Since I feel strongly that the future direction of technology in elementary schools is really going in the direction of tablet computers, and more importantly for now at least, the iPad, I decided it was time to do something about this so I have put together the iPad boot camp for my students to go to during the winter break. We sort of have a long winter break this year, even after New Year’s Day we still have another week of winter break so I’m going to do this boot camp at the observatory near my house We are going to meet for six hours a day for five days and really get to the bottom of what students can do on an iPad.
The first thing I am going to cover is moviemaking using these devices. We are going to film with an iPod using a special tripod with an iPod mount on it and a microphone plugged in the bottom movies shoot a legit movie over the five days. It is so cool that kids really can edit video using iMovie on the iPad complete with sound and video effects. I really think that this is the type of things that is a great direction for kids to go with being able to express themselves by making their own videos on these devices.
The next thing I am going to cover is making little animations on their iPods using these funny little apps that allow students a simple way to animate stories and ideas. I’m also going to bring in stop motion animation were we to put the iPad on a tripod and do actual stop motion animation, again these are creative outlets for students to use to express their education in a way that that works for them. Students want to create digital artifacts with their iPads, and with the movie that I’ve mentioned previously and making these short little animations on their iPads, this is going to give them a creative outlet that will amaze you.
Another thing I am going to cover is iPad photography. With an iPad, I am going to show my students how to take great photos and then how to edit these photos by adding the appropriate filters and effects to them to make a powerful image, that they can use to tell a story. In addition to just plain photography the students are going to learn how to take 360° photos. These are immersive type photographs that students can use to show what is going on all around them.
This is just a sampling of what we are going to be doing during this iPad Boot Camp. There are many more apps and projects that the students will be doing.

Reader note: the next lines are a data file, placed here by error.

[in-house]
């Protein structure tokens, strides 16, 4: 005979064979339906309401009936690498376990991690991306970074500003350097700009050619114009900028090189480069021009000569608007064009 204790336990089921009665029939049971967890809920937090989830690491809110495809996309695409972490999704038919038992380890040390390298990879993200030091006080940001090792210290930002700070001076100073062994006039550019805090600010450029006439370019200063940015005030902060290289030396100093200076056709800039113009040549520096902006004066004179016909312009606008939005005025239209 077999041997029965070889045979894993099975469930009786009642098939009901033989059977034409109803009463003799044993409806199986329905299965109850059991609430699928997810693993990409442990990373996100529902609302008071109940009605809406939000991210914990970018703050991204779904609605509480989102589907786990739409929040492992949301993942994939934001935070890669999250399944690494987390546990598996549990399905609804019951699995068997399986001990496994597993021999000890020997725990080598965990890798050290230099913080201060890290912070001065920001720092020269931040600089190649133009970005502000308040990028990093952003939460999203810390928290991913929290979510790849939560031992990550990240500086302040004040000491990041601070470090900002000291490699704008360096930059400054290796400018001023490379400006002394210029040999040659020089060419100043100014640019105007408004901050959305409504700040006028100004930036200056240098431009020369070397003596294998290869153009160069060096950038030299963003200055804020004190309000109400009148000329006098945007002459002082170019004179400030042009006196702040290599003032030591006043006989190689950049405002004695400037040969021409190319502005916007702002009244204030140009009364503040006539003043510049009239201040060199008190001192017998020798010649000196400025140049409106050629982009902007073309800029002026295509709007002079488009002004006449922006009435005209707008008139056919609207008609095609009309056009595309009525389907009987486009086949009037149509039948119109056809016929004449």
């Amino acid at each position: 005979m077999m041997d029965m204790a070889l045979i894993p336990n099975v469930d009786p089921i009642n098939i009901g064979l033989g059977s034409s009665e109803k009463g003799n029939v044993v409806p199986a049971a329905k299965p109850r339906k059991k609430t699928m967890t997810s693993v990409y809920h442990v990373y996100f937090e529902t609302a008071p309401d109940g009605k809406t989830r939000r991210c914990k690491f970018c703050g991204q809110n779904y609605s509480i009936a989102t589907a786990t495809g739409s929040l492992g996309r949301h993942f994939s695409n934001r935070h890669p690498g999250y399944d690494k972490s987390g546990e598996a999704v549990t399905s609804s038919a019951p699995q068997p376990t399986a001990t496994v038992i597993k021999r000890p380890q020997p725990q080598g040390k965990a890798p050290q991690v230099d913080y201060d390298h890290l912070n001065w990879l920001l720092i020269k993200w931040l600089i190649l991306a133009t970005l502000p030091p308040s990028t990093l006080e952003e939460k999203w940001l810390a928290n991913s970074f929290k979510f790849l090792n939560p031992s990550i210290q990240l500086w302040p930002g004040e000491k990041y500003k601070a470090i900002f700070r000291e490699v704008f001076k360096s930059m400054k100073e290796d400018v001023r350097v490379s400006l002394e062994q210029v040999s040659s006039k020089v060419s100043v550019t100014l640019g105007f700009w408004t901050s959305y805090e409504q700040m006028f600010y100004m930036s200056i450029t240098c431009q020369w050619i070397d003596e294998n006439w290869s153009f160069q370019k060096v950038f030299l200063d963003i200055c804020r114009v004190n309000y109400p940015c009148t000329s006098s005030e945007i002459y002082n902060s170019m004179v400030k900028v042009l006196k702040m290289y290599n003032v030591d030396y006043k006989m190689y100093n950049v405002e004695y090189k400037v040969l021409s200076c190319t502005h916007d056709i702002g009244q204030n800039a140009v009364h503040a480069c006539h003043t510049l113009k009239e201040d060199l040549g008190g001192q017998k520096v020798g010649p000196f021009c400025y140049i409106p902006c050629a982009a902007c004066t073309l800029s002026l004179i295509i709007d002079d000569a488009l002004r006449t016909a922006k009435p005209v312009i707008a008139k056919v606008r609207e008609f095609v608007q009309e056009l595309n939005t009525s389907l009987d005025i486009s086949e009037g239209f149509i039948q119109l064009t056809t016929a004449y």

After talking with my friends at Atomic Learning, it turns out they are very interested in this boot camp and they have offered to help in any way. Together we have decided that every lesson should be standards-based and linked to the new Common Core Standards. So stay-tuned to updates from this boot camp.
- Brad Flickinger, Tech Teacher, Bethke Elementary SchoolRead More
I get at least one of these excuses when I am working with schools while trying to get more tech projects incorporated into the academic planning…
Young students can’t blog.
Young students can’t podcast.
Young students can’t make movies.
etc. etc. etc.
The truth is they can.
But does this mean that we throw the idea of doing age-appropriate lessons out the window? No, of course not. We do not ask a second grader to blog the same way that we would ask a high school senior, but they both can blog.
When I first started to do movie making with my elementary students, many of my colleagues thought I was crazy. And perhaps I was, but I at least wanted to give it a try. So I started with the idea of how could I make movie making age-appropriate for my young students? And how could I do it with just a few pieces of inexpensive equipment?
I only had a Flip video camera for my first elementary student-made movie. So I knew right then that I would be restricted with the type of filming they could do. The Flip had no zoom lens or external microphone jack, so they would have to just move the camera a lot to get the shots that we wanted, especially knowing that the built-in mic was only good for a few feet. We also had a simple light kit that was made with reflectors that we got from our local home improvement store. That was it for equipment.
The next thing I did was to sit down with the students to get the outline for the movie. The students had been studying dramatic writing so they knew all about how to tell a good story with a beginning, a middle and an end. Since we knew the limitation of our equipment we decided on a few rules:
1) It had to be shot in the school. We had no money to go somewhere else to shoot.
2) Any dialogue would have to be done using a close-up shot so that our audio would be good.
3) All the shots would have to be simple, static shots. We would avoid panning or tilting the camera.
Soon we had our movie outline and script, so we were now able to start shooting. We broke the script down into a shot list and from there we started to shoot. One of the funny things that we didn’t see coming was that the actors had to remember to where the same clothes every Wednesday so that the shots would match.
We shot Wednesdays after school for about 5 weeks. In the end we had over an hour of footage for our seven minute movie. Editing took a little work; as it turns out, young students want to keep everything — they don’t want to edit anything out. The solution was to allow them to make a blooper reel. This allowed them to put the very best parts in the movie and then all the mess-ups and mistakes were for the blooper reel. The students were only allowed to use simple transitions and a few effects, so after another two weeks of editing we were done.
Both the students and myself were amazed at how well the movie turned out.
Dude! Where’s my pencil? http://www.youtube.com/user/bethkeelementary#p/u/0/9TEBqs7kX2k